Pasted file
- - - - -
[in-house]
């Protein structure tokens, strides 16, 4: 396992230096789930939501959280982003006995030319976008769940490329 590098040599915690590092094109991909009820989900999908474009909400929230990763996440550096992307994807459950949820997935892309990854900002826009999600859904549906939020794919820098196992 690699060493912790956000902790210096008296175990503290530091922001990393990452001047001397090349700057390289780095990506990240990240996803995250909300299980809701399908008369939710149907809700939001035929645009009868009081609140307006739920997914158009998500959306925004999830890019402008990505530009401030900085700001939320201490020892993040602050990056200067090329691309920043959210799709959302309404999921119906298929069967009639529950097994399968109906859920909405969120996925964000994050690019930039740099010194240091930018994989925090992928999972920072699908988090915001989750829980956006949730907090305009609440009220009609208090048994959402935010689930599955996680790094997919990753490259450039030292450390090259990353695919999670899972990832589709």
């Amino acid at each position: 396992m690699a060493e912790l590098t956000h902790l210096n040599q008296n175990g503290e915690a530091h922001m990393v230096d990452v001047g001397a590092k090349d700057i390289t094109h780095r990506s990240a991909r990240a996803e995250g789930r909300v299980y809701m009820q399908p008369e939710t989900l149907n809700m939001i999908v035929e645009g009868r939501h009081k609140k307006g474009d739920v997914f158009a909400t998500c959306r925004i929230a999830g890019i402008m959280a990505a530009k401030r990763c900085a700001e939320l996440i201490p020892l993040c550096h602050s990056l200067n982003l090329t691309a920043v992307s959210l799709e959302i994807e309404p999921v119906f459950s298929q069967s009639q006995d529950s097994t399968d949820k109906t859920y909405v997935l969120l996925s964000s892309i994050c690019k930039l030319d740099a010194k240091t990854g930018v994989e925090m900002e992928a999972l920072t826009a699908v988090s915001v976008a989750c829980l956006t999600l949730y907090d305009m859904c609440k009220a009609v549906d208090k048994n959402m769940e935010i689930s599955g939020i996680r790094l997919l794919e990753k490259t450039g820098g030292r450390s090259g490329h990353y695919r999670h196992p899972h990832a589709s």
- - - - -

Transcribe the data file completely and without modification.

[in-house]
């Protein structure tokens, strides 16, 4: 396992230096789930939501959280982003006995030319976008769940490329 590098040599915690590092094109991909009820989900999908474009909400929230990763996440550096992307994807459950949820997935892309990854900002826009999600859904549906939020794919820098196992 690699060493912790956000902790210096008296175990503290530091922001990393990452001047001397090349700057390289780095990506990240990240996803995250909300299980809701399908008369939710149907809700939001035929645009009868009081609140307006739920997914158009998500959306925004999830890019402008990505530009401030900085700001939320201490020892993040602050990056200067090329691309920043959210799709959302309404999921119906298929069967009639529950097994399968109906859920909405969120996925964000994050690019930039740099010194240091930018994989925090992928999972920072699908988090915001989750829980956006949730907090305009609440009220009609208090048994959402935010689930599955996680790094997919990753490259450039030292450390090259990353695919999670899972990832589709």
């Amino acid at each position: 396992m690699a060493e912790l590098t956000h902790l210096n040599q008296n175990g503290e915690a530091h922001m990393v230096d990452v001047g001397a590092k090349d700057i390289t094109h780095r990506s990240a991909r990240a996803e995250g789930r909300v299980y809701m009820q399908p008369e939710t989900l149907n809700m939001i999908v035929e645009g009868r939501h009081k609140k307006g474009d739920v997914f158009a909400t998500c959306r925004i929230a999830g890019i402008m959280a990505a530009k401030r990763c900085a700001e939320l996440i201490p020892l993040c550096h602050s990056l200067n982003l090329t691309a920043v992307s959210l799709e959302i994807e309404p999921v119906f459950s298929q069967s009639q006995d529950s097994t399968d949820k109906t859920y909405v997935l969120l996925s964000s892309i994050c690019k930039l030319d740099a010194k240091t990854g930018v994989e925090m900002e992928a999972l920072t826009a699908v988090s915001v976008a989750c829980l956006t999600l949730y907090d305009m859904c609440k009220a009609v549906d208090k048994n959402m769940e935010i689930s599955g939020i996680r790094l997919l794919e990753k490259t450039g820098g030292r450390s090259g490329h990353y695919r999670h196992p899972h990832a589709s």